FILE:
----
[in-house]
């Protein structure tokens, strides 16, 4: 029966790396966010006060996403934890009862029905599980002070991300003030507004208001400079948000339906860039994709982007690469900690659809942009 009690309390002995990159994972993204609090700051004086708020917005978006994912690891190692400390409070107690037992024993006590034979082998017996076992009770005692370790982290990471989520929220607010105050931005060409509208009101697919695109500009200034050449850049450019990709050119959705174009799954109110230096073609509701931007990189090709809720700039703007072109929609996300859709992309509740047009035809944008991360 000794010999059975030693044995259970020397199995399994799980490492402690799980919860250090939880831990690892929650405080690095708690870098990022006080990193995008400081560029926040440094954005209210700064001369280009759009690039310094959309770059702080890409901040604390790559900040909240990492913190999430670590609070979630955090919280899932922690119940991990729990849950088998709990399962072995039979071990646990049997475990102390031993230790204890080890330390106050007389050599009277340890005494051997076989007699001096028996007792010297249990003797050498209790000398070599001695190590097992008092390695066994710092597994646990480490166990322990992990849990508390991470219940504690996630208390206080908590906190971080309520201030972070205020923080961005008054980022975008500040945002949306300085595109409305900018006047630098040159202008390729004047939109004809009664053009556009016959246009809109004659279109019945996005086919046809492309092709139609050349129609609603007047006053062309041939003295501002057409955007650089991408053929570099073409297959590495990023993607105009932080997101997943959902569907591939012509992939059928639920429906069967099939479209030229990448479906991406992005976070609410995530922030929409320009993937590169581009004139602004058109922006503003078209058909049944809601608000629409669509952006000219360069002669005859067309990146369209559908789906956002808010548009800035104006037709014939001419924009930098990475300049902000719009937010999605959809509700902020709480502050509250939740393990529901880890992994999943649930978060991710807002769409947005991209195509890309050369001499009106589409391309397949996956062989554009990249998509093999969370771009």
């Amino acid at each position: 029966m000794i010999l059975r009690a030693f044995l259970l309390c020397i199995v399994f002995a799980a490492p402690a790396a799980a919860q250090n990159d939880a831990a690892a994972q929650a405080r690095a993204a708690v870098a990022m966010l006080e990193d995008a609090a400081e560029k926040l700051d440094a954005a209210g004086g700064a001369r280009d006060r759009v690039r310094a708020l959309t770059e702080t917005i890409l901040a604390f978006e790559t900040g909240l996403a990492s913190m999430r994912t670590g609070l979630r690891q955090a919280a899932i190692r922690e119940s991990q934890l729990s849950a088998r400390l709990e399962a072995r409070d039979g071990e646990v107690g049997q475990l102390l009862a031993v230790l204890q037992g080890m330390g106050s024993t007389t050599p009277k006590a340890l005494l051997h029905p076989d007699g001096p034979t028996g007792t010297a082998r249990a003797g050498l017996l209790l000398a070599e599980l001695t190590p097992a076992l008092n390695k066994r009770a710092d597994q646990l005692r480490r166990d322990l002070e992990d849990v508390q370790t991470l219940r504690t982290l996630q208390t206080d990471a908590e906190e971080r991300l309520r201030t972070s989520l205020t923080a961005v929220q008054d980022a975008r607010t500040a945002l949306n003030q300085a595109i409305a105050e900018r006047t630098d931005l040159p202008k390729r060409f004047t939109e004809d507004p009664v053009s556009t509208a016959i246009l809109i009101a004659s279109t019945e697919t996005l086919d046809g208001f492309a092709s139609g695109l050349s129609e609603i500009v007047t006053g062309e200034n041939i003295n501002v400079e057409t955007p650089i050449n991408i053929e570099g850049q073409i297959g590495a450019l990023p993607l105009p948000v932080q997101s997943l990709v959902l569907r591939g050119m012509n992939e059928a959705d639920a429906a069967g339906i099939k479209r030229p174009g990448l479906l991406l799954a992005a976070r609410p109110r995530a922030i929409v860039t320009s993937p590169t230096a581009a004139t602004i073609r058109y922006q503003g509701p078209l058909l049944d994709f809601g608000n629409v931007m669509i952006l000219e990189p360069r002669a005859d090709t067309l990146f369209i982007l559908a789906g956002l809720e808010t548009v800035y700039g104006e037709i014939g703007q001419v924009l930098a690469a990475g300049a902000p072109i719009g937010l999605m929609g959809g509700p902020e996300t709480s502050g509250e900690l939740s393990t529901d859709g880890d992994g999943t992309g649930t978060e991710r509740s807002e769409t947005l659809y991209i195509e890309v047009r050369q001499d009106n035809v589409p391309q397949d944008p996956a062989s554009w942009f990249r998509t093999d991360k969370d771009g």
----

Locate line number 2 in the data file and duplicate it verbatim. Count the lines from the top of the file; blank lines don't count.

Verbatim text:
């Protein structure tokens, strides 16, 4: 029966790396966010006060996403934890009862029905599980002070991300003030507004208001400079948000339906860039994709982007690469900690659809942009 009690309390002995990159994972993204609090700051004086708020917005978006994912690891190692400390409070107690037992024993006590034979082998017996076992009770005692370790982290990471989520929220607010105050931005060409509208009101697919695109500009200034050449850049450019990709050119959705174009799954109110230096073609509701931007990189090709809720700039703007072109929609996300859709992309509740047009035809944008991360 000794010999059975030693044995259970020397199995399994799980490492402690799980919860250090939880831990690892929650405080690095708690870098990022006080990193995008400081560029926040440094954005209210700064001369280009759009690039310094959309770059702080890409901040604390790559900040909240990492913190999430670590609070979630955090919280899932922690119940991990729990849950088998709990399962072995039979071990646990049997475990102390031993230790204890080890330390106050007389050599009277340890005494051997076989007699001096028996007792010297249990003797050498209790000398070599001695190590097992008092390695066994710092597994646990480490166990322990992990849990508390991470219940504690996630208390206080908590906190971080309520201030972070205020923080961005008054980022975008500040945002949306300085595109409305900018006047630098040159202008390729004047939109004809009664053009556009016959246009809109004659279109019945996005086919046809492309092709139609050349129609609603007047006053062309041939003295501002057409955007650089991408053929570099073409297959590495990023993607105009932080997101997943959902569907591939012509992939059928639920429906069967099939479209030229990448479906991406992005976070609410995530922030929409320009993937590169581009004139602004058109922006503003078209058909049944809601608000629409669509952006000219360069002669005859067309990146369209559908789906956002808010548009800035104006037709014939001419924009930098990475300049902000719009937010999605959809509700902020709480502050509250939740393990529901880890992994999943649930978060991710807002769409947005991209195509890309050369001499009106589409391309397949996956062989554009990249998509093999969370771009």